Special Issue- Role of Exercise in Prevention of Obesity in Children
1Department of Physiology, Midnapore College
2Department of Exercise Physiology, Kish International Campus (International branch of University of Tehran), University of Tehran, Kish Island, Iran
3Faculty of Medicine and Surgery, University of “Tor Vergata” Rome, Italy
American Journal of Sports Science and Medicine, 2014 2 (1),
Cite this article:
- Manna, Dr. Indranil, Dr Reza Nuri, and Dr. Johnny Padulo. "Special Issue- Role of Exercise in Prevention of Obesity in Children." American Journal of Sports Science and Medicine 2.1 (2014): 0-0.
- Manna, D. I. , Nuri, D. R. , & Padulo, D. J. (2014). Special Issue- Role of Exercise in Prevention of Obesity in Children. American Journal of Sports Science and Medicine, 2(1), 0-0.
- Manna, Dr. Indranil, Dr Reza Nuri, and Dr. Johnny Padulo. "Special Issue- Role of Exercise in Prevention of Obesity in Children." American Journal of Sports Science and Medicine 2, no. 1 (2014): 0-0.
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Childhood obesity is a condition in which excess body fat negatively related with the child's health or wellbeing. Due to the increasing trend of obesity in children and its adverse health effects it is emerging as a serious public health problem. Recent studies indicated that up to one out of every five children in the United States of America is or obese, and this number is continuing to rise. Obese children are at risk for a number of conditions, including: high cholesterol, high blood pressure, early heart disease, diabetes, bone problems, reproductive abnormalities later in life. In addition, they are also more prone to develop , sadness, and low .
There are varieties of reasons which lead to obesity in children. The common causes of obesity in children are genetic factors, lack of , unhealthy eating patterns, and /or combination of these factors. However, rarely medical condition such as a hormonal problem may cause obesity, which can be ruled out by performing pmination and biochemical tests. Accordingly to World Health Organization (WHO) diet and lack of physical activity and/or both are responsible for rising levels childhood obesity and noncommunicable diseases. Nutrition and activity level play an important role in determining obesity in children. It has been observed that many children spend a lot time being inactive, viz. watching television for 3-4 hours, using computers and video games for number of hours each day. These are the common causes of inactivity among the children.
Assessment of obesity among the children can be performed by simple tools. BMI and waist-hip ratio are the common and easily assessable indicators for determination of obesity among the children. Balance diet and physical activity is the key for maintaining a healthy life style. It is advised to the overweight and obese children to reduce the rate of weight gain while allowing normal growth and development for a healthy life style. The actions to prevent childhood obesity need to be taken in multiple settings and at all levels of government. They also need to incorporate a variety of approaches and involve a wide range of stakeholders. Moreover, childhood obesity prevention efforts need to be tightly integrated with other efforts to control the major noncommunicable disease risk factors.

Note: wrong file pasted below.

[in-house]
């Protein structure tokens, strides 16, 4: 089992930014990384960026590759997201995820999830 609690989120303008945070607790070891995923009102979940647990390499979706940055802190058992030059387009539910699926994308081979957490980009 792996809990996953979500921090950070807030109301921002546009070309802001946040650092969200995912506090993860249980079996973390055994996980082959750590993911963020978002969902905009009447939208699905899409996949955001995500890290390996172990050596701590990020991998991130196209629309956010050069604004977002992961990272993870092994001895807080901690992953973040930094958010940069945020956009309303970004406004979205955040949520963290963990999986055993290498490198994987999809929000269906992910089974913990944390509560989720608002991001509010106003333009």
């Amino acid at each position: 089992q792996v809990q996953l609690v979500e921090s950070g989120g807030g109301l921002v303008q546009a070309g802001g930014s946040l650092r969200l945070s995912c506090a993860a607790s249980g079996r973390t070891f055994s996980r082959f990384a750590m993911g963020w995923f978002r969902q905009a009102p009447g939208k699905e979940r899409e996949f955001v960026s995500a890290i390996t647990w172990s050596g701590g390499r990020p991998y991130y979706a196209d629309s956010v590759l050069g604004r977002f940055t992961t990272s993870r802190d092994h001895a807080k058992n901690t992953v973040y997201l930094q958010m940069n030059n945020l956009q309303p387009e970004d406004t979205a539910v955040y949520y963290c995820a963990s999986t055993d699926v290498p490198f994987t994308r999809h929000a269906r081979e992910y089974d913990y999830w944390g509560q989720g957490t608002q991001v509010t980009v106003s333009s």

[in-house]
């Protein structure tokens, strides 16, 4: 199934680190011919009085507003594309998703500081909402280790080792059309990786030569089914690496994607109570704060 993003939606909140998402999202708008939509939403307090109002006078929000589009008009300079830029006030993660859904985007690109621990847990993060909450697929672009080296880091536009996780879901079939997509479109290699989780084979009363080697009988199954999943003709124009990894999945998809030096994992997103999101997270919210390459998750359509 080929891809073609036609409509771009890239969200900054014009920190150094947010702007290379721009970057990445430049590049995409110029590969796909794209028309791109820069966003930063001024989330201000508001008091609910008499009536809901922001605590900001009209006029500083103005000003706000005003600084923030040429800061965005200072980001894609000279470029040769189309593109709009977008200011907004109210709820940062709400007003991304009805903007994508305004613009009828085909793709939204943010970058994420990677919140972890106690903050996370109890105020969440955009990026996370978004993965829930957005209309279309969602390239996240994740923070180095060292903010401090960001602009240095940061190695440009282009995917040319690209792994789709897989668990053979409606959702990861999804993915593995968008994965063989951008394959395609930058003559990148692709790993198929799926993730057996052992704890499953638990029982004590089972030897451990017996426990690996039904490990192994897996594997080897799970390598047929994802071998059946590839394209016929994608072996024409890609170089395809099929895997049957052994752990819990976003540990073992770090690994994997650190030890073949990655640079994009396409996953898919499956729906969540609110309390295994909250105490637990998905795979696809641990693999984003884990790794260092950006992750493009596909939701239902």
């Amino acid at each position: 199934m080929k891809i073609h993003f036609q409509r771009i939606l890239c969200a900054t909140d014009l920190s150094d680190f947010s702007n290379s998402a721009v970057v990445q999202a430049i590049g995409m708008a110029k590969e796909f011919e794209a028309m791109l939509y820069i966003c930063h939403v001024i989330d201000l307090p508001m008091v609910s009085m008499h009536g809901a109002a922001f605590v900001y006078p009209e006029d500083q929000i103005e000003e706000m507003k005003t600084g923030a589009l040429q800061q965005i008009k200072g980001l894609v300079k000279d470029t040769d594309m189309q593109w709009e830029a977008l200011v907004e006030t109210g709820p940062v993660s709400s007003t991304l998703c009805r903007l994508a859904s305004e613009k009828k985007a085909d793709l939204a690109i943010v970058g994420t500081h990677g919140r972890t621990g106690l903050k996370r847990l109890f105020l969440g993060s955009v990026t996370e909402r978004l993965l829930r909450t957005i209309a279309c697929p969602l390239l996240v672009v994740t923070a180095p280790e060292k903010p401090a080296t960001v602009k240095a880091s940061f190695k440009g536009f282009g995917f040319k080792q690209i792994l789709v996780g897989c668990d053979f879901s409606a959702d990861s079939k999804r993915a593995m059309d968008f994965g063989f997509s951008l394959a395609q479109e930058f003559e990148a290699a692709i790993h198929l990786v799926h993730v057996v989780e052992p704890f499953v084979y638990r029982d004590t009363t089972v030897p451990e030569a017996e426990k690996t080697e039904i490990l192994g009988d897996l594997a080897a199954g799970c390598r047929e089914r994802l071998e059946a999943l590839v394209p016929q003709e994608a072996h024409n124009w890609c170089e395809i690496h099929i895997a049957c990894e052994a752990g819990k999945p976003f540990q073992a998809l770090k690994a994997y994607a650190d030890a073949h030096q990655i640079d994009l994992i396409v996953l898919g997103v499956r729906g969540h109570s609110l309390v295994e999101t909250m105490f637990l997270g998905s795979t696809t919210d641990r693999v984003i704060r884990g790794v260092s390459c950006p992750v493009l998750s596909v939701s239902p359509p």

To understand prevention of obesity in children population wide evaluation of the dietary intake in relation to physical activity is useful. In a major attempt to emphasize the importance of research and evidence-based practical information in advancing all aspects of the Role of Exercise in Prevention of Obesity in Children, the American Journal of Sports Science and Medicine published a Special Issue in 2014.
This special issue of American Journal of Sports Science and Medicine attempted to enlarge the research spectrum beyond the traditional domains presented previously in order to promote more broadly physical activities and sports. Therefore this special issue promotes research concern in (see manuscripts of Mukherjee et al.), , (see manuscripts of Ajita and Jiwanjot).
This special issue was also the opportunity to bridge the gap between traditional exercise and sports training by reporting both longitudinal researches and studies regarding childhood obesity (see manuscripts of Vasquez et al.; Kirn and Starc; Shim et al.), which are very useful for talent detection and training in athletes. In addition, studies also focused on b (see manuscripts of Goswami et al.; Mukherjee and Dhara; Vasquez et al.). Assessments of body composition and fitness have also been reported in many articles (see manuscript of Aouichaoui et al.; Shim et al.). Further, this special issue also highlighted the among the population (see manuscripts of Adhikari), and indicate the reason behind obesity in children (see manuscripts of Pradeep Singh Chahar).
Finally, the articles in this special issue of American Journal of Sports Science and Medicine enrich the current knowledge of the students, coaches, researchers, educators, and practitioners seek assistance from the vast amount of technical information.